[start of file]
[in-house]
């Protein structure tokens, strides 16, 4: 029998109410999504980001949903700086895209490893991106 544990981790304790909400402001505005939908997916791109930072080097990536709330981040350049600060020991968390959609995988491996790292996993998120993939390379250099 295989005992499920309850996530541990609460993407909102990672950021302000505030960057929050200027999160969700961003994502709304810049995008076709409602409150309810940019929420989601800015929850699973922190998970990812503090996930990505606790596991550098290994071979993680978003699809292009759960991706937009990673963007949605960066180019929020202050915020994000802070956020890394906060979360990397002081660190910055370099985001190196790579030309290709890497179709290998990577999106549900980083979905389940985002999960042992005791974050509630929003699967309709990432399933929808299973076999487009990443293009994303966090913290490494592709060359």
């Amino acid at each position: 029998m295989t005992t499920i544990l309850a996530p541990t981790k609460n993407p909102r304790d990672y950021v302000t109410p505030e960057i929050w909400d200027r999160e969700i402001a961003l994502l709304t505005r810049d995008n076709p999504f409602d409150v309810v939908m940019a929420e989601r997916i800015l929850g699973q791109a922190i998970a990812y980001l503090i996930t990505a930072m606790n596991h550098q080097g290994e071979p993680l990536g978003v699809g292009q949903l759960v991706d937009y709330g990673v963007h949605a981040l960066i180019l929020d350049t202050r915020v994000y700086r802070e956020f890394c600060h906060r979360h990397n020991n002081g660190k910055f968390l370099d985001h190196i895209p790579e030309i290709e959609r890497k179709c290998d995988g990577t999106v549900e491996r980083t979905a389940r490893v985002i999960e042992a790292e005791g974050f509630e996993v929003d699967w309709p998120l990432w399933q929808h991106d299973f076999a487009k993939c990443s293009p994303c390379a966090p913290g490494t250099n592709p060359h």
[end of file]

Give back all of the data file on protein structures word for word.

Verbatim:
[in-house]
């Protein structure tokens, strides 16, 4: 029998109410999504980001949903700086895209490893991106 544990981790304790909400402001505005939908997916791109930072080097990536709330981040350049600060020991968390959609995988491996790292996993998120993939390379250099 295989005992499920309850996530541990609460993407909102990672950021302000505030960057929050200027999160969700961003994502709304810049995008076709409602409150309810940019929420989601800015929850699973922190998970990812503090996930990505606790596991550098290994071979993680978003699809292009759960991706937009990673963007949605960066180019929020202050915020994000802070956020890394906060979360990397002081660190910055370099985001190196790579030309290709890497179709290998990577999106549900980083979905389940985002999960042992005791974050509630929003699967309709990432399933929808299973076999487009990443293009994303966090913290490494592709060359």
């Amino acid at each position: 029998m295989t005992t499920i544990l309850a996530p541990t981790k609460n993407p909102r304790d990672y950021v302000t109410p505030e960057i929050w909400d200027r999160e969700i402001a961003l994502l709304t505005r810049d995008n076709p999504f409602d409150v309810v939908m940019a929420e989601r997916i800015l929850g699973q791109a922190i998970a990812y980001l503090i996930t990505a930072m606790n596991h550098q080097g290994e071979p993680l990536g978003v699809g292009q949903l759960v991706d937009y709330g990673v963007h949605a981040l960066i180019l929020d350049t202050r915020v994000y700086r802070e956020f890394c600060h906060r979360h990397n020991n002081g660190k910055f968390l370099d985001h190196i895209p790579e030309i290709e959609r890497k179709c290998d995988g990577t999106v549900e491996r980083t979905a389940r490893v985002i999960e042992a790292e005791g974050f509630e996993v929003d699967w309709p998120l990432w399933q929808h991106d299973f076999a487009k993939c990443s293009p994303c390379a966090p913290g490494t250099n592709p060359h």